We dream a world free
from plastic waste, and you?

Meet our enzymes, Demetra, Ceres, Cora and Cibeles, that degrade polyethylene within a few hours at room temperature


Plastic accumulation is one of the environmental plagues of 21st century.


Global plastic consumption has gone from 5.5 million tons in the 1950s to 110 million tons in 2009 (according to the United Nations Environmental Program). In 2019 global plastic production reached 368 million tonnes (plasticseurope.org), suggesting a trend towards increasing plastic material production. This is occurring despite the huge problem plastic pollution is causing to the environment, and despite the potential risks for human health.

Plastic colonizes and accumulates everywhere, on land and water.


The oceans are proof of this big problem: huge patches of plastic debris have been forming in the oceans. One of the most notorious is the Great Pacific garbage patch. This is a vast area in the Pacific ocean, with a minimum estimated size comparable to the extension of Texas.


The consequences of accumulation of plastic debris, both on land and water, are detrimental for all type of life on the planet, gravely affecting the food chain and, ultimately, the welfare of the human beings.

Disposal of plastic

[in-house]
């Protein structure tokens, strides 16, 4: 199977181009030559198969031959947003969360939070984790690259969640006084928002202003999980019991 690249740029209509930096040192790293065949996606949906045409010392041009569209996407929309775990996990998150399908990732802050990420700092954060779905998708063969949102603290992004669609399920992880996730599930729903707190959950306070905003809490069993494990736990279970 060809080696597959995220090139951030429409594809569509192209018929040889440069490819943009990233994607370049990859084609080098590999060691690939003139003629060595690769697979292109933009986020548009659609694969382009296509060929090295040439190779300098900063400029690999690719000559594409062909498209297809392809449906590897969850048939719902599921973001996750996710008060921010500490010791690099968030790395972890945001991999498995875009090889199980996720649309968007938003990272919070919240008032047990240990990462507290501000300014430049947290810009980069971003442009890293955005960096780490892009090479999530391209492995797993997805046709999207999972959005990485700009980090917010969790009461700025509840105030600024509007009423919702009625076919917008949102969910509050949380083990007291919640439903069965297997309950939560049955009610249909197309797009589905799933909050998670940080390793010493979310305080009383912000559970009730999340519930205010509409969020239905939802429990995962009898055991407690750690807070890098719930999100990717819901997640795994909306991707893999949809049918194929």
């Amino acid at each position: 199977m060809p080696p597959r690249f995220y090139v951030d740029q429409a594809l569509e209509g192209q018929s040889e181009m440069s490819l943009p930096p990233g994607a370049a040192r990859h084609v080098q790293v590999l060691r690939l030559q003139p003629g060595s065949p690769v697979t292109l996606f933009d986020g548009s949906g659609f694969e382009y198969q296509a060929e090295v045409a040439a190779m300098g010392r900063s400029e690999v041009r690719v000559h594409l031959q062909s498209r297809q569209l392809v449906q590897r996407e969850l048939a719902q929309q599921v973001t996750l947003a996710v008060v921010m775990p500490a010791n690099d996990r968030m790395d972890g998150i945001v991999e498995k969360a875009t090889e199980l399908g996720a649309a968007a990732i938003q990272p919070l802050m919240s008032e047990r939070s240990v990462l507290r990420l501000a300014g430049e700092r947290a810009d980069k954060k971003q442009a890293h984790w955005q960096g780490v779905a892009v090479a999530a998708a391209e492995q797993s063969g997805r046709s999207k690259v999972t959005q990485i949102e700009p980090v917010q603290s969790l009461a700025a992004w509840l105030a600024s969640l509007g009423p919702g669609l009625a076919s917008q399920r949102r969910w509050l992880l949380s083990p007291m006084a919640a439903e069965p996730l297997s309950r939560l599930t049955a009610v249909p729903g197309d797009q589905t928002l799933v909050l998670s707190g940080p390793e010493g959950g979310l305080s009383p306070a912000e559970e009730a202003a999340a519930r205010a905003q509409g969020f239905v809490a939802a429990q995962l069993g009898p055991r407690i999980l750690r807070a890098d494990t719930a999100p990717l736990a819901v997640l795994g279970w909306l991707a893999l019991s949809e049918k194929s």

In 2019, global plastic production reached 368 million tonnes, heading towards a 400 per year in a very near future. Most of plastic waste ends up in the environment still today, despite the strong world-wide years-long campaigning for sensitization towards the plastic pollution issue. Globally, around 10% of global plastic is incinerated for energy recovery, a practice not really environmentally friendly, overall, and less than 10% is recycled. The rest is destined to landfill sites, where it may take years to decompose, leaking pollutants into soil and water.

Recycling was and still is the big promise for the future of plastic waste disposal, but we can hardly say that it is having any effects at all on the plastic pollution issue. On the contrary, we can say it is not really working. The actual methodology available so far is mechanical recycling, where only a few types of plastic can be recycled and only once or twice; the result is a second-rate material used to produce plastic again, which will end up in the environment, eventually.
Ecological and economical motivations pressure to find solution for reducing plastic waste disposal.

How can we get rid of plastic (other than via ecologically costly combustion)?

To answer to this question we need first to know the nature of the compound of interest.

Plastics are synthetic polymers. They are divided into two groups, based on the manufacturing process: i) thermoplastics and ii) thermoset plastics. While the latter represents only 8% of the total plastic, the real environmental problem stands with the remaining 92%, that is the thermoplastics.

Polyethylene (PE) is the most common thermoplastics (for example, PE is the plastic used for packaging, plastic bags) with approximately one third of the total plastic production globally.

PE is in general nonsusceptible to degradation by biological agents (e.g. bacteria and fungi), with a very limited extent of biodegradation by microorganisms, in a time-consuming process.

How can we solve the problem?

We have discovered a biological agent that can degrade PE of commonly used plastic bags in a really short time (less than 1 hour)

How does this happen?

Start typing and press Enter to search